ÖVP and SPÖ had already declared that they would not be nominated if Van der Bellen ran again. However, the ÖVP wants to take its time with a statement. SPÖ federal party leader Pamela Rendi-Wagner confirmed to the APA on Sunday that she would support the incumbent. “As head of state, Alexander Van der Bellen has led Austria through turbulent times and crises. He performed his duties independently, responsibly and prudently.” Green leader Werner Kogler expressed his delight on Twitter. “Good news for Austria,” it said.
As with the second ballot six years ago, NEOS will also support Van der Bellen in the new candidacy, as Secretary General Douglas Hoyos explained. “In the next six years, it will also be up to Van der Bellen as head of state to strengthen the rule of law in Austria and finally end corruption in the political system. We expect him to be a loud voice for transparency and clean politics and we will always be a strong partner for this,” the NEOS politician promised in a statement.
Van der Bellens Kandidatur: Reaktionen
The chancellor party ÖVP does not want to decide today whether it will support Van der Bellen. The Greens, on the other hand, are happy about the re-election of their former federal spokesman. Support also comes from SPÖ and NEOS – sharp criticism, however, from the FPÖ.
FPÖ: “Candidate of the failed system”
The FPÖ, on the other hand, will present an opposing candidate themselves – they did not want to reveal who it will be just yet. “With Alexander Van der Bellen, the candidate of the failed system is again running for the presidential election,” said federal party leader Herbert Kickl. Van der Bellen, for example, stands for the “division of society” through a completely evidence-free and malicious CoV policy. He is also responsible for a “softening” of neutrality.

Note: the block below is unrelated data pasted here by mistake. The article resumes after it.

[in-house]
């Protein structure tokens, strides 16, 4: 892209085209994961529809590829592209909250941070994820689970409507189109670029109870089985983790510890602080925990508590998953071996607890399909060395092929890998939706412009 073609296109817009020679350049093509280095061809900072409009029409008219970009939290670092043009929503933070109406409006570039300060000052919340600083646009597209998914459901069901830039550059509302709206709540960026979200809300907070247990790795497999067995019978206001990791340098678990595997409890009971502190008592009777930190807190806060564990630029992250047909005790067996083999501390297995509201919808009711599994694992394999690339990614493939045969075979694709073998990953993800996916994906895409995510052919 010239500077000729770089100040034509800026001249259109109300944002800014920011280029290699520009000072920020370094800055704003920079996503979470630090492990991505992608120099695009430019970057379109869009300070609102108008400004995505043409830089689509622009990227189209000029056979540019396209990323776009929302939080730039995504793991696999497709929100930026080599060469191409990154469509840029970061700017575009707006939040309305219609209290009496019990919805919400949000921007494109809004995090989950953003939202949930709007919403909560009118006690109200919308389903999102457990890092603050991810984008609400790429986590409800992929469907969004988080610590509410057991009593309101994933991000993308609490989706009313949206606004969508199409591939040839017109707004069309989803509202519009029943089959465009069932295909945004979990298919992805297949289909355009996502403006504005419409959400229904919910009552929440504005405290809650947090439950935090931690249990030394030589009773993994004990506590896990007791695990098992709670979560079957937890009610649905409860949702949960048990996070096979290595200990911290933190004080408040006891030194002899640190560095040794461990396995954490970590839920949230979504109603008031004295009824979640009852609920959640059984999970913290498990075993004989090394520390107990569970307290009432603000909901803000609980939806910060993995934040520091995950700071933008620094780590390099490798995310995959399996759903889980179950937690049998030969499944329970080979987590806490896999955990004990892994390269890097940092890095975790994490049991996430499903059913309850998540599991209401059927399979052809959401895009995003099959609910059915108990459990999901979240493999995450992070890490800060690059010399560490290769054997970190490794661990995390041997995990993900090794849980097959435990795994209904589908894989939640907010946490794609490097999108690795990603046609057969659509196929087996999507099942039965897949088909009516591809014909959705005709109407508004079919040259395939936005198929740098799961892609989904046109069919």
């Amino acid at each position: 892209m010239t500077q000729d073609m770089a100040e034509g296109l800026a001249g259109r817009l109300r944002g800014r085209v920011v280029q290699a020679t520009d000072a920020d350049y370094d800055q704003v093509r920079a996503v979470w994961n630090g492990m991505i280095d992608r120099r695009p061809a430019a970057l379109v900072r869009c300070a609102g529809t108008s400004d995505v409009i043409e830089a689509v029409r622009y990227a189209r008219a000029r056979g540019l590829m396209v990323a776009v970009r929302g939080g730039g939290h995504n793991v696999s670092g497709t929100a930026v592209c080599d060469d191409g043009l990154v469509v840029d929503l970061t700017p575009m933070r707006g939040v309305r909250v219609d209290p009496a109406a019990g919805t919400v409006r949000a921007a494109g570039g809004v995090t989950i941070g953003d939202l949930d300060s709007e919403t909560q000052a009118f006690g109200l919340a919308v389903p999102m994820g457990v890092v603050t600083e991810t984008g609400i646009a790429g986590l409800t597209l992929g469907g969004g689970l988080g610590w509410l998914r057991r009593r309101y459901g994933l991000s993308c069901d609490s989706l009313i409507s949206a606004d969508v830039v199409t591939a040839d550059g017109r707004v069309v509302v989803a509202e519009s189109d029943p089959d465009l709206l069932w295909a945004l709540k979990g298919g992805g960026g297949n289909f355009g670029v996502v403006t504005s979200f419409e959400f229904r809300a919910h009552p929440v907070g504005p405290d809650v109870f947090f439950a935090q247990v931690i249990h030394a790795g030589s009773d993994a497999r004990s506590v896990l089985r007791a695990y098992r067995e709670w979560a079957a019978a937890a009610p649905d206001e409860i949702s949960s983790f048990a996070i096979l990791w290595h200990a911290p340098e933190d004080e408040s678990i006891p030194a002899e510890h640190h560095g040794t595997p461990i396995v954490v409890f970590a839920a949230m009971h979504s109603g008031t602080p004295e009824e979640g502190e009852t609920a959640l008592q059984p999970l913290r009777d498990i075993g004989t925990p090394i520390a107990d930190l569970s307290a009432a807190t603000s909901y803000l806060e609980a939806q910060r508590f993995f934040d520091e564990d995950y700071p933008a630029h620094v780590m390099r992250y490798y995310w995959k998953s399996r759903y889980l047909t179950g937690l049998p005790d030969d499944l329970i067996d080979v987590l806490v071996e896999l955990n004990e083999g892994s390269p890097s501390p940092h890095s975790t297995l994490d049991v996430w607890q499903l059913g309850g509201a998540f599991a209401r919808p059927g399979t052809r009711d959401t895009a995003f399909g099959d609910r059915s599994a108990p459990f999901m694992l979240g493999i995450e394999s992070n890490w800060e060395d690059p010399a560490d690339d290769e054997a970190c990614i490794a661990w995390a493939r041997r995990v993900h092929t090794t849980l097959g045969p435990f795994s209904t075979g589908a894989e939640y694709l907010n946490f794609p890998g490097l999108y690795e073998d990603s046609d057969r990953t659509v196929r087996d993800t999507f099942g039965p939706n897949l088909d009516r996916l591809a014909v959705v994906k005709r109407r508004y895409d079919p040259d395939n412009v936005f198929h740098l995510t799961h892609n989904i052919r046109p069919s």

Announcement on social networks
Van der Bellen posted a message on social networks on Sunday afternoon, and a video was also published by the association “Together for Van der Bellen – Independent Initiative for the Strengthening of Liberal Democracy”.
“Austrian Federal President. An exciting task. You have to love surprises. No one can prepare you for what awaits you there,” it said. “Five years ago, who among us would have had any idea what was going to happen. In Europe. In the world. In our beloved Austria.”
It will be “a big task to preserve peace, our democracy and values, social cohesion and our beautiful nature. Everything that is dear to us in our homeland. To preserve all the good things and take them into the future. That’s what it’s all about in the coming years,” Van der Bellen continues.
“If you agree, I would like to do my part to ensure that the next few years will be good for all of us. And I won’t rest until I’m sure that we’re all on the right track together. To be there for our Austria with all my life experience and strength. I can’t think of anything more meaningful,” said Van der Bellen.
Separation between office and election campaign
During the election campaign, he wanted to separate “precisely between the office of Federal President and my candidacy”. Therefore, no resources of the President’s Office would be used for campaigning purposes, he wrote in his own post.